When I take delight in your failings and emphasize what I perceive to be your flaws, I have given up on love.

Love always seeks to see the truth, even when it may be painful.

There are times when love simply puts up with things as they are.

When I choose love I commit myself to trust you even when I feel as if your behavior has let me down.

My love for you never gives up hoping we will continue to grow and prosper together.

Love is the ultimate power that generates and sustains life. It is the enduring force of the universe. It will never be defeated.

Everything else is temporary.

I know that I do not understand life fully. I understand neither myself nor you completely. There are so many ways in which my vision is inadequate. I am so often self-deceived.

We will only prosper in this relationship of love if we determine we will carry on together being as honest as we possibly can with ourselves and with one another. Anything less than this deep commitment to transparency and truthfulness is simply childish.

When I choose love, I choose to grow up into that fullness for which I know in my deepest being, I was created. I trust that as I stay open to love and to you, I will see more clearly and understand more accurately. One day I will see fully how love always wins.

The greatest things in my life are my choice to trust, my determination to look forward in hope, and my intention to behave in ways that nurture love. But the greatest thing of all is to choose consistently to live more fully a practical active life of love.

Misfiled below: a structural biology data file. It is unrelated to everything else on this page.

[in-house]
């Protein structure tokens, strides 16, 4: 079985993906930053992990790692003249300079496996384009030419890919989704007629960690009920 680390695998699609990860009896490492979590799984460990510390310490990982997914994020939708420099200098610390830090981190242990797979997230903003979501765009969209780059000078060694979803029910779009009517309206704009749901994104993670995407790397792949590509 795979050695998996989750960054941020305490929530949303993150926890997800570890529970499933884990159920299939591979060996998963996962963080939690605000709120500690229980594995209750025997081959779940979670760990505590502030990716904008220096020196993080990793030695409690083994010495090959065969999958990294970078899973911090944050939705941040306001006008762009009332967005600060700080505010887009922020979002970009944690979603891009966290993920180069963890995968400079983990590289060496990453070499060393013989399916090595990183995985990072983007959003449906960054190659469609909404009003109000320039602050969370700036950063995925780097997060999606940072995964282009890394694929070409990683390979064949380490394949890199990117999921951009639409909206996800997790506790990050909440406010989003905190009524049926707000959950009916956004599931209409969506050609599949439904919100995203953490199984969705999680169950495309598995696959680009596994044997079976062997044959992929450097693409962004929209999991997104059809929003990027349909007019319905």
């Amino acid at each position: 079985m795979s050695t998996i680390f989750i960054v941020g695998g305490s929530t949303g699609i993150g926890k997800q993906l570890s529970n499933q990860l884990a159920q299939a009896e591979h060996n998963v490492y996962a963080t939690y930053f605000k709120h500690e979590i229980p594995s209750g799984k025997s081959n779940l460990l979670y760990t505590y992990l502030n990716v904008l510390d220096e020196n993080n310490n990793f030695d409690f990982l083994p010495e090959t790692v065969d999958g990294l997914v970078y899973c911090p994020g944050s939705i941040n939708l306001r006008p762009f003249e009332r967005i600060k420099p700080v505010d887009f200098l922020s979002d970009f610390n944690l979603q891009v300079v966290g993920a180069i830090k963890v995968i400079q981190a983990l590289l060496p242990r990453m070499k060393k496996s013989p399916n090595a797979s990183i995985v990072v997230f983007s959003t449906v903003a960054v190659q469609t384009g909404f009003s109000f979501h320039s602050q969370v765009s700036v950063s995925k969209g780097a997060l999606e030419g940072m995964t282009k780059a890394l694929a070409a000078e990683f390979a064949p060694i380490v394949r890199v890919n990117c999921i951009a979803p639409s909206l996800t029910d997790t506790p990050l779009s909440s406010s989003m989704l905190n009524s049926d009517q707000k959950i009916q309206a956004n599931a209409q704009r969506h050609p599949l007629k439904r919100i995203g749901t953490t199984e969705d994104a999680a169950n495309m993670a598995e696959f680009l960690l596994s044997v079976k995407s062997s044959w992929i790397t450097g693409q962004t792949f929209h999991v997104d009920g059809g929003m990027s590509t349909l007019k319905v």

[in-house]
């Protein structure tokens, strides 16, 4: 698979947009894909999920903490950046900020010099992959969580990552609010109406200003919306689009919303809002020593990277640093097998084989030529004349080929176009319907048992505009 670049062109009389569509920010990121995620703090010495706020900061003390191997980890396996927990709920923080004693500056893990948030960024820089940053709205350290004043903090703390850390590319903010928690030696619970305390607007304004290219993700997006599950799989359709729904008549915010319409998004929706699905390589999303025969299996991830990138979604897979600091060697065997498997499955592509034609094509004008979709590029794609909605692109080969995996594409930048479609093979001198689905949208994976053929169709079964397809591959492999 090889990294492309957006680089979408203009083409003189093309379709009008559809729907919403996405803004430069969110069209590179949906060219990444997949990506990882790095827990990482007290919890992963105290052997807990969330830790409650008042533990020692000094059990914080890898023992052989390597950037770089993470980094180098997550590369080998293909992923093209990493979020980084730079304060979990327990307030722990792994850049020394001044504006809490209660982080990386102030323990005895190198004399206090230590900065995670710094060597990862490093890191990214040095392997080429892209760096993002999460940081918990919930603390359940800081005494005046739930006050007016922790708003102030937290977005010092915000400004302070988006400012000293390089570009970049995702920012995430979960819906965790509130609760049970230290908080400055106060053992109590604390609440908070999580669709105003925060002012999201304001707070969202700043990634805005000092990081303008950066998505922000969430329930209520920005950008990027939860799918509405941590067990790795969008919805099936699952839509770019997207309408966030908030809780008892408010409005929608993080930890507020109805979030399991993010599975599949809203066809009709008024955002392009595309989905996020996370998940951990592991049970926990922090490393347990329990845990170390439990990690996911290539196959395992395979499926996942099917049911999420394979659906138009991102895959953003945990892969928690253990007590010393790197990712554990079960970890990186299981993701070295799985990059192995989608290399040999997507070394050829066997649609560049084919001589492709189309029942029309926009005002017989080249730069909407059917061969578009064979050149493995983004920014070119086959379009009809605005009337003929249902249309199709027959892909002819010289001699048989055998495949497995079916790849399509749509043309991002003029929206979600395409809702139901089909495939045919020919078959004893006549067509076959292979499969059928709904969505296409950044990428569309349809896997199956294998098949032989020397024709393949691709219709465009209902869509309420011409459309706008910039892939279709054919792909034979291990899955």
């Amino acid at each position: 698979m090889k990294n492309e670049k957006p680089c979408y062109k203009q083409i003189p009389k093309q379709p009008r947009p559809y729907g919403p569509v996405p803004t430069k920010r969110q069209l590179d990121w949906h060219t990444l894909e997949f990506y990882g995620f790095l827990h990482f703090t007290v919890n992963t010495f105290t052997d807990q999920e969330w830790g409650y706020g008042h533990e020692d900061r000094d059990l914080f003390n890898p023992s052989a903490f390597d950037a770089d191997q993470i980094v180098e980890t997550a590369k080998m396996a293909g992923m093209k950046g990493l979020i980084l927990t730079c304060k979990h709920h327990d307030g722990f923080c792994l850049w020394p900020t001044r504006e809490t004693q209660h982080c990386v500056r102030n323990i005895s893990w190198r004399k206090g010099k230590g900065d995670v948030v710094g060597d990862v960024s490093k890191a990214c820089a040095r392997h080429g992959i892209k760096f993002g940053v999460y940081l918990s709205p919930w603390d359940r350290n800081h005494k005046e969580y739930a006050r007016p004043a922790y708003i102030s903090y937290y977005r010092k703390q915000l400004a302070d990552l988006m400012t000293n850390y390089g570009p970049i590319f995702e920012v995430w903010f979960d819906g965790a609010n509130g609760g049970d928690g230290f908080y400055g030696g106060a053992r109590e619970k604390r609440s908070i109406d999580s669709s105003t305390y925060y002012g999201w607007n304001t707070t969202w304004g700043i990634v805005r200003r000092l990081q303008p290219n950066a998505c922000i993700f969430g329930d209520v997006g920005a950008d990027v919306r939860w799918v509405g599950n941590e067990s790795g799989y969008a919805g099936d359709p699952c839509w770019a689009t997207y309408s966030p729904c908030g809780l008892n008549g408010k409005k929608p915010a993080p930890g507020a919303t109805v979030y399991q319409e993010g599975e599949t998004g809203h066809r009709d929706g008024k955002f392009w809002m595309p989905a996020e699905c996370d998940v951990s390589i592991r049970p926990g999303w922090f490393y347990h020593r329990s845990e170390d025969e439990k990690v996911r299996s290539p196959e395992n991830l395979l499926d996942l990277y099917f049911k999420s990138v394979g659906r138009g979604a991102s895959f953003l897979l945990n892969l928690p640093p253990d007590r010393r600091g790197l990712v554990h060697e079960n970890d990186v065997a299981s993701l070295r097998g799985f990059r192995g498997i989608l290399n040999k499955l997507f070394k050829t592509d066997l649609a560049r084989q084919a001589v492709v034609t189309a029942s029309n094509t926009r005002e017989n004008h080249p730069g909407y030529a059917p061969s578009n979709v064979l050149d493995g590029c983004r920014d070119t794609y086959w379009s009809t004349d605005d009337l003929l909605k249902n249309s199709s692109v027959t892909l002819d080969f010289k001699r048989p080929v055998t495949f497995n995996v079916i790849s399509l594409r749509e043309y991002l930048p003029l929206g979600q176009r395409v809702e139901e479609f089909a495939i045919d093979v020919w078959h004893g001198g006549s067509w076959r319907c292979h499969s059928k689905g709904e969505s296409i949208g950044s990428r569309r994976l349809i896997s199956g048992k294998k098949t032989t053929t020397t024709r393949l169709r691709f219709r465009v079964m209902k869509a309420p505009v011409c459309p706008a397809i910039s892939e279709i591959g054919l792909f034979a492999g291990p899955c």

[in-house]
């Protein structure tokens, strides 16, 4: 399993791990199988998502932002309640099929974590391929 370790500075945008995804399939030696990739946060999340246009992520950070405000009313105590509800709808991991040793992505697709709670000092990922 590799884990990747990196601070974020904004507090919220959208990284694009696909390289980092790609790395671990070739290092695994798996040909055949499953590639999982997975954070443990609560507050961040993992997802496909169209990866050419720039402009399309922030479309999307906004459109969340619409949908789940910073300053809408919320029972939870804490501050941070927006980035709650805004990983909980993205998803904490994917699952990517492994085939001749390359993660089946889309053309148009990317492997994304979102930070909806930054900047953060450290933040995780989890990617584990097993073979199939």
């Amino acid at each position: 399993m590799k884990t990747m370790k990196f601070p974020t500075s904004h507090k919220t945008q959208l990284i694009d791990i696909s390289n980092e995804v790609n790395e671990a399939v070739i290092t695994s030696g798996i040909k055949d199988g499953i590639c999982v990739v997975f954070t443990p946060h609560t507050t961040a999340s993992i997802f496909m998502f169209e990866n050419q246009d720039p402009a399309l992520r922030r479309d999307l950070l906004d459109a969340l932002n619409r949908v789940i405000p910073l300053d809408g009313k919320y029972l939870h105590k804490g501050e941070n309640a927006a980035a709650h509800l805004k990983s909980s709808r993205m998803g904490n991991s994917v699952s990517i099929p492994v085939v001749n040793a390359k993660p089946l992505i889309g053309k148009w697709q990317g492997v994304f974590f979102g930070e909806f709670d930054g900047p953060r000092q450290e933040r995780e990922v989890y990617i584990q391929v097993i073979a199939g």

1 Corinthians 12

1 Corinthians 12 has Paul jumping out of the frying pan into the fire.  He just finished laying out God’s plan for authority and accountability, and certainly wasn’t popular with most everyone who heard the design of God’s headship plan.  But now he dives into the topic of spiritual gifts, another area that has been divisive in the church for centuries. “Now there are varieties of gifts, but the same Spirit; and there are varieties of service, but the same Lord; and there are varieties of activities, but it is the same God who empowers them all in everyone”.  My understanding of spiritual gifts breaks the spiritual gifts into three distinct buckets or varieties:

  • Motivational gifts (equipping) – Rom 12:4-8
  • Ministry gifts (service) – Ephesians 4:11–13 and 1 Corinthians 12:27–31
  • Manifestation gifts (activities to bring God glory) – 1 Cor 12:7-11

Paul lists the manifestation gifts specifically:

  • Word of wisdom
  • Word of knowledge
  • Faith
  • Gifts of healing
  • Working of miracles
  • Prophecy
  • Discerning of spirits
  • Diverse kinds of tongues
  • Interpretation of tongues

God works through a believer in a given situation to demonstrate His supernatural power. The Spirit of God is the Source of these gifts, and they are manifested for the benefit of others and to bring God glory.

Churches and those who attend have gotten hung up on spiritual gifts in many ways.  Paul makes it very clear that they are a direct gift from God.  “All these are empowered by one and the same Spirit, who apportions to each one individually as he wills”.  We don’t make them.  We don’t find them.  We simply are given them by God as He desires.  And most importantly, gifts are never given to divide, but to unify us as the body of Christ.  “For in one Spirit we were all baptized into one body—Jews or Greeks, slaves or free—and all were made to drink of one Spirit…. God arranged the members in the body, each one of them, as he chose”.  Having a certain gift does not make one more important or holy.  God gives out His gifts as He wishes and we merely are the recipient of His blessing and should use whatever gifts He bestows for His glory, not our own.